Results tagged “SDO”

On July 26, 2014, from 10:57 a.m. to 11:42 a.m. EDT, the moon crossed between NASA's Solar Dynamics Observatory (SDO) and the sun, a phenomenon called a lunar transit.

M-class Solar Flare Erupts

On April 2, 2014, the sun emitted a mid-level solar flare, peaking at 10:05 a.m. EDT, and NASA's Solar Dynamics Observatory captured imagery of the event.

NASA's Solar Dynamics Observatory captures images of the sun in many wavelengths of light at the same time, each of which is typically colorized in a different color.

On Feb. 24, 2014, the sun emitted a significant solar flare, peaking at 7:49 p.m. EST. NASA's Solar Dynamics Observatory (SDO), which keeps a constant watch on the sun, captured images of the event.

Sun Spits Out Mid-Level Solar Flare

The sun emitted a mid-level solar flare, beginning at 11:57 p.m. EST on Feb. 3, 2014, and peaking at midnight EST.

A Lunar Transit of the Sun

On Jan 30, 2014, beginning at 8:31 a.m EST, the moon moved between SDOor SDO, and the sun, giving a view of a partial solar eclipse from space.

Telescopes help distant objects appear bigger, but this is only one of their advantages.

A magnetic filament of solar material erupted on the sun in late September, breaking the quiet conditions in a spectacular fashion. The 200,000 mile long filament ripped through the sun's atmosphere, the corona, leaving behind what looks like a canyon of fire.

A giant explosion of magnetic energy from the Sun, called a coronal mass ejection, slams into and is deflected completely by the Earth's powerful magnetic field. The Sun also continually sends out streams of light and radiation energy. Earth's atmosphere acts like a radiation shield, blocking quite a bit of this energy.

Using an instrument on NASA's Solar Dynamics Observatory, called the Helioseismic and Magnetic Imager, or HMI, scientists have overturned previous notions of how the sun's writhing insides move from equator to pole and back again, a key part of understanding how the dynamo works. Modeling this system also lies at the heart of improving predictions of the intensity of the next solar cycle.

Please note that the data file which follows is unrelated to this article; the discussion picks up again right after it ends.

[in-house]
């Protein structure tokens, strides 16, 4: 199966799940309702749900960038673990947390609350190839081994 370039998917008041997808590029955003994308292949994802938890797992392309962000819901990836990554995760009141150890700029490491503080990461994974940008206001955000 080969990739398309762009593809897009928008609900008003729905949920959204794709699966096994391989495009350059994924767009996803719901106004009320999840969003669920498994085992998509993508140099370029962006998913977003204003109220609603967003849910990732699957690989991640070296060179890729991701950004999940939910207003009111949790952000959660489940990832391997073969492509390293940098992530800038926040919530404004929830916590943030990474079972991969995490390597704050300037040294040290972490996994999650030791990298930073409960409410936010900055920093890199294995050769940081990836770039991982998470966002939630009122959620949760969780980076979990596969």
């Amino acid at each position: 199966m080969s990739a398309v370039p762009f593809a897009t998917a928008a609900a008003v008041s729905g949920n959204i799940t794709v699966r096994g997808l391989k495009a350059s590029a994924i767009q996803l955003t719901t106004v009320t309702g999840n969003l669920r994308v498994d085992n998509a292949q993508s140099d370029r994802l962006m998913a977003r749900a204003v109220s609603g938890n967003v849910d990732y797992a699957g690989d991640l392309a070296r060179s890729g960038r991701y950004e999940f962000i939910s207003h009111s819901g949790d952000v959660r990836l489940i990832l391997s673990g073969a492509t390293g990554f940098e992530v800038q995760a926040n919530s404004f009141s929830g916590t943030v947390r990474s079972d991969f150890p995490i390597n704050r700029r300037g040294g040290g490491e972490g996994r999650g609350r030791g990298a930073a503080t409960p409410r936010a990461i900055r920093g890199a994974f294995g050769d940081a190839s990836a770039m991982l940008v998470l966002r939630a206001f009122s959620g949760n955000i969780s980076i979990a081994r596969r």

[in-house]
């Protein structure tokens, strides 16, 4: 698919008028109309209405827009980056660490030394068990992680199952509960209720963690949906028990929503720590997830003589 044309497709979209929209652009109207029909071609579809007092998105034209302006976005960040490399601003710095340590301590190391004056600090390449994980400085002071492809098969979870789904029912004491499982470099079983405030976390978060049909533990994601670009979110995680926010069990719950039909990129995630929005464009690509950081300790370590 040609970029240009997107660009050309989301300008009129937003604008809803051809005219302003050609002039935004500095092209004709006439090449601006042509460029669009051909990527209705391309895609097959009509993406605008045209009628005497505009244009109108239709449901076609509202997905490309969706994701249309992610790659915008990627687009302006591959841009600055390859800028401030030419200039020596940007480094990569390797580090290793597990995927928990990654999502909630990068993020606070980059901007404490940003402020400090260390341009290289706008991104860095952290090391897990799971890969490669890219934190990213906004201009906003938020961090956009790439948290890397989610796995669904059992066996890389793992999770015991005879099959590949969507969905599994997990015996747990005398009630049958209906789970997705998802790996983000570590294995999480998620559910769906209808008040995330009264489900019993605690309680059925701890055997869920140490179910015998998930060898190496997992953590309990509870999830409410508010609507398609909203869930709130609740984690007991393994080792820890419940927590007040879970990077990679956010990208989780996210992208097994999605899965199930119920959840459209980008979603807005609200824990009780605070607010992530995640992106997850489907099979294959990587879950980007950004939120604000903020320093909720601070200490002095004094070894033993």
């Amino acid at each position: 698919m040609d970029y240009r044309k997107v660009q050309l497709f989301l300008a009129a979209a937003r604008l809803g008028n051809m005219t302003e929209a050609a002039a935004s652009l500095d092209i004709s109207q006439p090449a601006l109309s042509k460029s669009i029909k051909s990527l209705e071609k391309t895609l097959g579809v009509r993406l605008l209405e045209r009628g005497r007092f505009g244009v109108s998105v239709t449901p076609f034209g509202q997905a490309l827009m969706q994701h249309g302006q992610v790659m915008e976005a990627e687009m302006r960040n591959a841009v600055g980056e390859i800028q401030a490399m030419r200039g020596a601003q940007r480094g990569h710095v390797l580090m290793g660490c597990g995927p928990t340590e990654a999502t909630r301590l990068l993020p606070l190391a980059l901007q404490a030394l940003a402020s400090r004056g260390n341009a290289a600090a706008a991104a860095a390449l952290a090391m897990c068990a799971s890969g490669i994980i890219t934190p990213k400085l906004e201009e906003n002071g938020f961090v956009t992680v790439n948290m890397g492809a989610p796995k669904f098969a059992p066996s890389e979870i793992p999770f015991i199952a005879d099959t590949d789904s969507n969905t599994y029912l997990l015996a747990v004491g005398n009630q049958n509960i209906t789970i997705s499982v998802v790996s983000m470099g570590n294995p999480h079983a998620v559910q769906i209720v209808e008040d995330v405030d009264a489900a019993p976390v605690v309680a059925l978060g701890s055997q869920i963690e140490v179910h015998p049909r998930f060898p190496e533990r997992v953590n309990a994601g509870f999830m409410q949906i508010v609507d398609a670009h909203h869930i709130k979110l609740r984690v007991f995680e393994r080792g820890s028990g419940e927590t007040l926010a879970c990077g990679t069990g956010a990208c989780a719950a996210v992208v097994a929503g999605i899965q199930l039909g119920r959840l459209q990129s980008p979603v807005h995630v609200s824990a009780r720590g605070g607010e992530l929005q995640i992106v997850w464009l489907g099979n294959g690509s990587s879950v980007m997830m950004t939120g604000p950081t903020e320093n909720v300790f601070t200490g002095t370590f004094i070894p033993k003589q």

SDO Observes Mid-level Solar Flare

NASA's Solar Dynamics Observatory captured this image of a solar flare on the right side of the sun on May 22, 2013. This image shows light in the 131 Angstrom wavelength, a wavelength that shows material heated to intense temperatures during a flare and that is typically colorized in teal.

The Sun Emitted A Mid-Level Flare

The sun emitted a mid-level solar flare, peaking at 1:32 pm EDT on May 3, 2013. Solar flares are powerful bursts of radiation.

Quiet Interlude in Solar Max

Something unexpected is happening on the Sun. 2013 was supposed to be the year of "solar maximum," the peak of the 11-year sunspot cycle. Yet 2013 has arrived and solar activity is relatively low.

Flux Ropes on the Sun

This is an image of magnetic loops on the sun, captured by NASA's Solar Dynamics Observatory (SDO). It has been processed to highlight the edges of each loop to make the structure more clear.

Solar Eruption on 31 December 2012

A solar eruption gracefully rose up from the sun on Dec. 31, 2012, twisting and turning. Magnetic forces drove the flow of plasma, but without sufficient force to overcome the sun's gravity much of the plasma fell back into the sun.

On Oct. 22, 2012, the sun emitted another mid-level flare, which peaked at 2:51 p.m. EDT. The flare emerged from the same region as the M9 flare on Oct. 20, an active region that has been numbered AR 1598. The flare is classified as an M5 flare, which means it was weaker than the earlier one.

One of the Fastest CMEs On Record

On July 23, 2012, a massive cloud of solar material erupted off the sun's right side, zooming out into space, passing one of NASA's Solar TErrestrial RElations Observatory (STEREO) spacecraft along the way.

One Half Million Mile Solar Filament

This image from NASA's Solar Dynamics Observatory (SDO) shows a very long, whip-like solar filament extending over half a million miles in a long arc above the sun's surface.

Sun Sends Out Mid-Level Solar Flare

This image was captured by NASA's Solar Dynamics Observatory (SDO) on July 19, 2012 of an M7.7 class solar flare.

NASA's Solar Dynamics Observatory (SDO) captured approximately 18 hours of video for this dancing plasma from June 24 through June 25. Suspended in twisted magnetic fields, the hot plasma structure is many times the size of planet Earth.

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